Science recognized four fundamental forces at work in the universe:
- Gravity. This is the dominating force in the universe.
- Electromagnetism. This is what works at a planetary level. Most of our planet’s energy is supplied to us by our sun in this way.
- Weak nuclear force. This works at the atomic level.
- Strong nuclear force. This also works at the atomic level.
It was Einstein’s goal to put these four forces into one mathematical theory — the unified field theory.
New Age is Not New Science
Some of the key differences in the old scientific mindset and the new are outlined below. Cartesian thought is underlined. The new thinking appears after it.
Thought is a product of brain activity. In Santiago Cognition Theory, the brain is not necessary for mind to exist. Mind is the process of cognition, the process of life itself. As Maturana and Varela explain,
Consciousness is essentially a social function.
Most of the universe is dead.
We are but whirlpools in a river of ever-flowing water. We are not stuff that abides, but patterns that perpetuate themselves.
— Norbert Weiner, founder of cybernetics
Scientific descriptions are independent of the observer and the process of knowing. Epistemology is essential in the description of natural phenomena.
What we observe is not nature itself, but nature exposed to our method of questioning.” — Werner Heisenberg
We are separate from nature. According to Francisco Varela, et al, this “Cartesian anxiety” is a harmful construct:
A separate individual self is an illusion and to cling to this notion brings suffering and frustration.
The differences between the old and the new are essentially this: in classical mechanics the properties and behavior of the parts determine those of the whole, while in quantum mechanics the situation is reversed — study of the whole determines the behavior of the parts. Laurie Fitzgerald says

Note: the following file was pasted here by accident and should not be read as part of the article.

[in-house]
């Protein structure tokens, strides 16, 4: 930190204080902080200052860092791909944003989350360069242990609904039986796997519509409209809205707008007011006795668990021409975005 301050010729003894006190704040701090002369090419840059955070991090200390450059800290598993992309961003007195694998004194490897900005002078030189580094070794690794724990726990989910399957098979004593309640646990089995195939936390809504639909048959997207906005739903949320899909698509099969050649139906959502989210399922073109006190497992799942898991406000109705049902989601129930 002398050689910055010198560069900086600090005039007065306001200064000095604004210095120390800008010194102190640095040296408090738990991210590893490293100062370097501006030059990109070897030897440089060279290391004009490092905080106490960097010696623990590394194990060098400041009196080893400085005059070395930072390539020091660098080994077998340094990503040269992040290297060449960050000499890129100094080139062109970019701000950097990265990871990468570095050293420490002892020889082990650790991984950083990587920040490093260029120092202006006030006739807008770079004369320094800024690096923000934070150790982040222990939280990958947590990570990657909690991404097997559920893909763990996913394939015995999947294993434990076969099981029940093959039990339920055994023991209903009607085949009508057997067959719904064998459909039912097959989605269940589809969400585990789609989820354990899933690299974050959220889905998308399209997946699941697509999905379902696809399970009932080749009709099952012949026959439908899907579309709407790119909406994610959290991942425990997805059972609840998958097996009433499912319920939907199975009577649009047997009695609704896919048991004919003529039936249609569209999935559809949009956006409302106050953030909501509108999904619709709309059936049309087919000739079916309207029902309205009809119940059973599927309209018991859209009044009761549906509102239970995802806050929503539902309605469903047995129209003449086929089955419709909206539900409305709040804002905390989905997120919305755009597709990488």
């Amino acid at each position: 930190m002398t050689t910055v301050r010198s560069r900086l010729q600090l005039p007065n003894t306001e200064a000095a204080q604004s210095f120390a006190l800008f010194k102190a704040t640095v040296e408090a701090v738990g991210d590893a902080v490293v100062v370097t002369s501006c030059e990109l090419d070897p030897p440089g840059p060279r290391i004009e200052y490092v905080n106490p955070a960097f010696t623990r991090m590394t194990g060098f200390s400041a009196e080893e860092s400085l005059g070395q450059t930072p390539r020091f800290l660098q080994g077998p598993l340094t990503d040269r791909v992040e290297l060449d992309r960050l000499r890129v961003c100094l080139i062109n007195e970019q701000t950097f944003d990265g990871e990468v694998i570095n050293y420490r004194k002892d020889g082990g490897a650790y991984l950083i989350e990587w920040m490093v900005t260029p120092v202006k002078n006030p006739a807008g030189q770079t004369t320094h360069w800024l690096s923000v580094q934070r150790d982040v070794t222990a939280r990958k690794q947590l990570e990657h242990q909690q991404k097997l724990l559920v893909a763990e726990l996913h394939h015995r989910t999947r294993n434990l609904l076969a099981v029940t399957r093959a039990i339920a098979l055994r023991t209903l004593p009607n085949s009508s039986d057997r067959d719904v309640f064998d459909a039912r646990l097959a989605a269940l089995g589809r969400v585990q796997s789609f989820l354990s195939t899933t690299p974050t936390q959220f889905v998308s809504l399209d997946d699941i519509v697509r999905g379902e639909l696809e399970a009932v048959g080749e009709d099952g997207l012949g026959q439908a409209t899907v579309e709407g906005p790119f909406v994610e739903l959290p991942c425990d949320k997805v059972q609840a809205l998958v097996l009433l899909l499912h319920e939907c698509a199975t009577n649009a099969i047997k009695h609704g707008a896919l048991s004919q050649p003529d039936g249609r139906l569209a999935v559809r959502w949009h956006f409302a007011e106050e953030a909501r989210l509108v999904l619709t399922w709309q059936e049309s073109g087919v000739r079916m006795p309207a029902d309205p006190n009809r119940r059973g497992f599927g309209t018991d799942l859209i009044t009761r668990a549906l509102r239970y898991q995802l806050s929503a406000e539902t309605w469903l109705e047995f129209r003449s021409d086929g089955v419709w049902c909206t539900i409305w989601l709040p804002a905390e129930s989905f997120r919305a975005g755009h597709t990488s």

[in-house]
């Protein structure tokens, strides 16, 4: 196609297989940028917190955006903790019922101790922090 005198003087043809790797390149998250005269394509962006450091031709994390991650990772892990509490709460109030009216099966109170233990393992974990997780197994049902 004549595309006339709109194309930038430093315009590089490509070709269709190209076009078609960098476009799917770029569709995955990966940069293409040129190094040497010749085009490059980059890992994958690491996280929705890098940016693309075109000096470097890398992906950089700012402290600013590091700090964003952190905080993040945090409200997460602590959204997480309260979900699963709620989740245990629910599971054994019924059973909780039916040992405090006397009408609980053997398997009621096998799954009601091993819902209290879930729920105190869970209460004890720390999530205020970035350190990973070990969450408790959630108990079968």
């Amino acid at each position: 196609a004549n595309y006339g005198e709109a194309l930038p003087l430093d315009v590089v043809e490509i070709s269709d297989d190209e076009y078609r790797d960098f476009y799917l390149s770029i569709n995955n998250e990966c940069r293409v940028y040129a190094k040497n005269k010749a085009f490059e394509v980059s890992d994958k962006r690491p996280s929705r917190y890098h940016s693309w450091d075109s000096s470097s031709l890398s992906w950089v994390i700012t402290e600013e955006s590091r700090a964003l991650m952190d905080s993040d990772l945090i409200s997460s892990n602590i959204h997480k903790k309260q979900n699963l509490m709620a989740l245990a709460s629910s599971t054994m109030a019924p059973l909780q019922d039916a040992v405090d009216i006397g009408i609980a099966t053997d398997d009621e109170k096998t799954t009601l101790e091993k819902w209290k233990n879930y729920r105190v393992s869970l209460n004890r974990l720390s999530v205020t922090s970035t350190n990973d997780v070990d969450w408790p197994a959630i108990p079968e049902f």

All ‘things’ are absolutely connected to each other and to the whole of which they are part. Units have no meaning in a chaotic system and, therefore, do not exist.
Mommy Earth and Me
It took years of forcible repression to replace people’s original conceptual framework of the world as a holistic system (a so-called “primitive superstition” even in recent memory) with the rational Cartesian one. Scientists were faced with the old universe they worked so hard to eradicate — and which had been exiled to the province of creative types and indigenous cultures at the fringes of Western civilization.
Scientists participate in the “conceptual infrastructure” of classical physics disintegrating as a result of evidence obtained in their investigations into the nature of the universe.
There had always been reactions against Cartesian-Newtonian thought in segments of the population, of course, but most were marginalized populations with little or no influence. The most famous antireductionistic and antimechanistic group was the Romantic Movement.
From Blake to Goethe to Kant, all fervently believed in the extremely ancient worldview of the planet and its creatures as a holistic living system. It was aptly expressed by a medieval alchemist, Basilius Valentinus, as well as any Kabbalist or Romantic:
The earth is not a dead body, but is inhabited by a spirit that is its life and soul. All created things, minerals included, draw their strength from the earth spirit. The spirit is life, it is nourished by the stars, and it gives nourishment to all the living things it shelters in its womb.
Modern Gaia Theory also echoes the ancient worldview, but uses the new science in its exploration of the mythos.
Dorion Sagan and Lynn Margulis call it “symbiosis as seen from space,” the holistic world as “the nexus and nest, the global life and environment, the planetary surface seen as body rather than place.”
Aldo Leopold coined the environmental and ecological scientist’s version about 20 years ago:
Land is not merely soil; it is a fountain of energy flowing through a circuit of soils, plants, and animals.